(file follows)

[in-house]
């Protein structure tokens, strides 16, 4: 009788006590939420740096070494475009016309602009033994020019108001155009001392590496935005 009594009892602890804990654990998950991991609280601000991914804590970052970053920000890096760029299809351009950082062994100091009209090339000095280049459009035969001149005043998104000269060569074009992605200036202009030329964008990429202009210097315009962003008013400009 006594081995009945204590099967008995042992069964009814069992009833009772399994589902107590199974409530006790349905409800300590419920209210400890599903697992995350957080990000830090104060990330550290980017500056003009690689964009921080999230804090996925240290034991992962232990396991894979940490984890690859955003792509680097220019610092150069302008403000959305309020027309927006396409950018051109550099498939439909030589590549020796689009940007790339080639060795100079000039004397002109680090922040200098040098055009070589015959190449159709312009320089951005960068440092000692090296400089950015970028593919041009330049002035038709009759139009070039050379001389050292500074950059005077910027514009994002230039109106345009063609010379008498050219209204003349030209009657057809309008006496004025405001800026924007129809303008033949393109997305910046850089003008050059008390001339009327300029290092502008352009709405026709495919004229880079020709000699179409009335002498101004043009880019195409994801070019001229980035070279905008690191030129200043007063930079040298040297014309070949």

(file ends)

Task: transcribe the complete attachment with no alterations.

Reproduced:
[in-house]
């Protein structure tokens, strides 16, 4: 009788006590939420740096070494475009016309602009033994020019108001155009001392590496935005 009594009892602890804990654990998950991991609280601000991914804590970052970053920000890096760029299809351009950082062994100091009209090339000095280049459009035969001149005043998104000269060569074009992605200036202009030329964008990429202009210097315009962003008013400009 006594081995009945204590099967008995042992069964009814069992009833009772399994589902107590199974409530006790349905409800300590419920209210400890599903697992995350957080990000830090104060990330550290980017500056003009690689964009921080999230804090996925240290034991992962232990396991894979940490984890690859955003792509680097220019610092150069302008403000959305309020027309927006396409950018051109550099498939439909030589590549020796689009940007790339080639060795100079000039004397002109680090922040200098040098055009070589015959190449159709312009320089951005960068440092000692090296400089950015970028593919041009330049002035038709009759139009070039050379001389050292500074950059005077910027514009994002230039109106345009063609010379008498050219209204003349030209009657057809309008006496004025405001800026924007129809303008033949393109997305910046850089003008050059008390001339009327300029290092502008352009709405026709495919004229880079020709000699179409009335002498101004043009880019195409994801070019001229980035070279905008690191030129200043007063930079040298040297014309070949």